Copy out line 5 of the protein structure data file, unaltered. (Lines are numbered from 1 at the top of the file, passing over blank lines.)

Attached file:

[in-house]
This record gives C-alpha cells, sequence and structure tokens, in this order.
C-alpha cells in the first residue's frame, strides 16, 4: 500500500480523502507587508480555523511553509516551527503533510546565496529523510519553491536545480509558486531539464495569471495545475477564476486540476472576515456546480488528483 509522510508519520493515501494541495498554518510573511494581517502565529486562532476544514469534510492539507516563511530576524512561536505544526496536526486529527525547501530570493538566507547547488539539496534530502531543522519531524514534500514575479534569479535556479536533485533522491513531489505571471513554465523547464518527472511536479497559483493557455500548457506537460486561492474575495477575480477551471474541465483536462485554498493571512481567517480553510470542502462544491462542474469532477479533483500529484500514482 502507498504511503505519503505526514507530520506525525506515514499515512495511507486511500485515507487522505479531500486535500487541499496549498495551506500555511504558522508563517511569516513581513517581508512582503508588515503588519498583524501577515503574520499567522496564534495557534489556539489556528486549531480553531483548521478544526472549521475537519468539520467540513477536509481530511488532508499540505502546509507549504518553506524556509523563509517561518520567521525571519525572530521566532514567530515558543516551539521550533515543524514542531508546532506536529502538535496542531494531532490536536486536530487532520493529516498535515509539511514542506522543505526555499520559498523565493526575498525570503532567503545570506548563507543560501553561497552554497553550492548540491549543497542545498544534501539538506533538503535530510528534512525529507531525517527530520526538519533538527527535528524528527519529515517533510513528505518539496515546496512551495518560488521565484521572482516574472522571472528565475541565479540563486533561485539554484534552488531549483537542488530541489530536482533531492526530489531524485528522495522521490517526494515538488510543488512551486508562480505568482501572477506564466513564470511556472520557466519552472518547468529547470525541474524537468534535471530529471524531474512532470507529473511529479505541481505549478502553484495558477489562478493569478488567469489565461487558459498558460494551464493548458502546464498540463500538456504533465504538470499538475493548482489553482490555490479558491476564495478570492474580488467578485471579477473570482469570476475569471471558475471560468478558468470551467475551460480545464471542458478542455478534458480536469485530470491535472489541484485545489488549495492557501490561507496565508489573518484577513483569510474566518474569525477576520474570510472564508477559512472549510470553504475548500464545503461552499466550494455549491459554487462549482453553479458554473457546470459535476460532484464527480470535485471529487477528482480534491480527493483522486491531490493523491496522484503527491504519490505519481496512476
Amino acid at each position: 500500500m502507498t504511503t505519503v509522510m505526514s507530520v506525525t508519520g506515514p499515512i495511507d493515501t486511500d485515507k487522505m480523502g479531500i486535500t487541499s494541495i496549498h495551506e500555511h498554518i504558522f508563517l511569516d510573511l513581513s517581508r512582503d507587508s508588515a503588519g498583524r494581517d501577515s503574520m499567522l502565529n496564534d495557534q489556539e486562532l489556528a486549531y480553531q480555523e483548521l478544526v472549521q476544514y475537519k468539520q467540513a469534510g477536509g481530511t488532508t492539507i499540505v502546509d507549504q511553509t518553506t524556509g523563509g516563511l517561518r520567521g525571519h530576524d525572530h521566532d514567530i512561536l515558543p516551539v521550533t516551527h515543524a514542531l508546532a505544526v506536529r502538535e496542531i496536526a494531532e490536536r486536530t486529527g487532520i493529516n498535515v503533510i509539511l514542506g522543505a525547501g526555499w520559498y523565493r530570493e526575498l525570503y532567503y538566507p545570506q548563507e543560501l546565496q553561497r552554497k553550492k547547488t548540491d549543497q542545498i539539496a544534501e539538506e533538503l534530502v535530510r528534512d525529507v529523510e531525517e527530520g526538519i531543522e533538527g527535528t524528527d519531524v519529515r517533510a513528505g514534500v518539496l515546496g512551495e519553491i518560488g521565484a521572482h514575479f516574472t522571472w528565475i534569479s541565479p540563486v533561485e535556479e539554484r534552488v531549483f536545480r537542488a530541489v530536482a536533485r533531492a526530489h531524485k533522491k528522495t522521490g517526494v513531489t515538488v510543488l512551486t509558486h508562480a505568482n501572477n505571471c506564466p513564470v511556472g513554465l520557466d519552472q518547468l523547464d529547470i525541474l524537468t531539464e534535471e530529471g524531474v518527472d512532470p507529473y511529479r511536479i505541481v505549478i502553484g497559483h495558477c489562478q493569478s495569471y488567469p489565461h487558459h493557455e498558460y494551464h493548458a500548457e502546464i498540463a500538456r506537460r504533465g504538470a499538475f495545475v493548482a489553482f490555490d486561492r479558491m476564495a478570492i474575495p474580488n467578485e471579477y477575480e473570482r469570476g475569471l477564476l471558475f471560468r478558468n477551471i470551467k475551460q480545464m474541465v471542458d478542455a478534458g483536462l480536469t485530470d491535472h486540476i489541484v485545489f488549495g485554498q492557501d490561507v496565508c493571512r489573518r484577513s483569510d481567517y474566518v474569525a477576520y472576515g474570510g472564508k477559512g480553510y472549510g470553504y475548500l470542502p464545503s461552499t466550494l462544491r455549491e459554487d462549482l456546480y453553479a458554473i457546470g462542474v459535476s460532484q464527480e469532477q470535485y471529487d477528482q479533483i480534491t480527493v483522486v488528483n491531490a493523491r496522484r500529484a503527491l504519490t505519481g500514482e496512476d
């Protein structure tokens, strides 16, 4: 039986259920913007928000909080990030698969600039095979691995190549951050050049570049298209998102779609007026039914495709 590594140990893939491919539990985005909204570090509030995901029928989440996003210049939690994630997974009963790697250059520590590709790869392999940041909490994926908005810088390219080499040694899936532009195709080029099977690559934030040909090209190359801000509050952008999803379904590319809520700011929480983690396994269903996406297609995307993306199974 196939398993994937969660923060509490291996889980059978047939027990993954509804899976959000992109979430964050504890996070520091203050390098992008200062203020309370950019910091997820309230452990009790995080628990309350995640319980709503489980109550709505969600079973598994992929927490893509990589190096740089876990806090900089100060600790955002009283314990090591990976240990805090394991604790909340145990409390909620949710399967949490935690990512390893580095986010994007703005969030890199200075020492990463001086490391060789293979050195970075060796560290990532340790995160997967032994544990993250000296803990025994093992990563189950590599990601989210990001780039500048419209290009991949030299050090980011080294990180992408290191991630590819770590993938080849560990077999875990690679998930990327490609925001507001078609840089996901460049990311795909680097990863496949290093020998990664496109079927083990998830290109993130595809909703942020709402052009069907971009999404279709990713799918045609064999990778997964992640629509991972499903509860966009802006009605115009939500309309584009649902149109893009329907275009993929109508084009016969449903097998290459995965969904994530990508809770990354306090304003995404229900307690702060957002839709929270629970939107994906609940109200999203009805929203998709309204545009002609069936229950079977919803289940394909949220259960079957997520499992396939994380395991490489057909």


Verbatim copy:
């Protein structure tokens, strides 16, 4: 039986259920913007928000909080990030698969600039095979691995190549951050050049570049298209998102779609007026039914495709 590594140990893939491919539990985005909204570090509030995901029928989440996003210049939690994630997974009963790697250059520590590709790869392999940041909490994926908005810088390219080499040694899936532009195709080029099977690559934030040909090209190359801000509050952008999803379904590319809520700011929480983690396994269903996406297609995307993306199974 196939398993994937969660923060509490291996889980059978047939027990993954509804899976959000992109979430964050504890996070520091203050390098992008200062203020309370950019910091997820309230452990009790995080628990309350995640319980709503489980109550709505969600079973598994992929927490893509990589190096740089876990806090900089100060600790955002009283314990090591990976240990805090394991604790909340145990409390909620949710399967949490935690990512390893580095986010994007703005969030890199200075020492990463001086490391060789293979050195970075060796560290990532340790995160997967032994544990993250000296803990025994093992990563189950590599990601989210990001780039500048419209290009991949030299050090980011080294990180992408290191991630590819770590993938080849560990077999875990690679998930990327490609925001507001078609840089996901460049990311795909680097990863496949290093020998990664496109079927083990998830290109993130595809909703942020709402052009069907971009999404279709990713799918045609064999990778997964992640629509991972499903509860966009802006009605115009939500309309584009649902149109893009329907275009993929109508084009016969449903097998290459995965969904994530990508809770990354306090304003995404229900307690702060957002839709929270629970939107994906609940109200999203009805929203998709309204545009002609069936229950079977919803289940394909949220259960079957997520499992396939994380395991490489057909």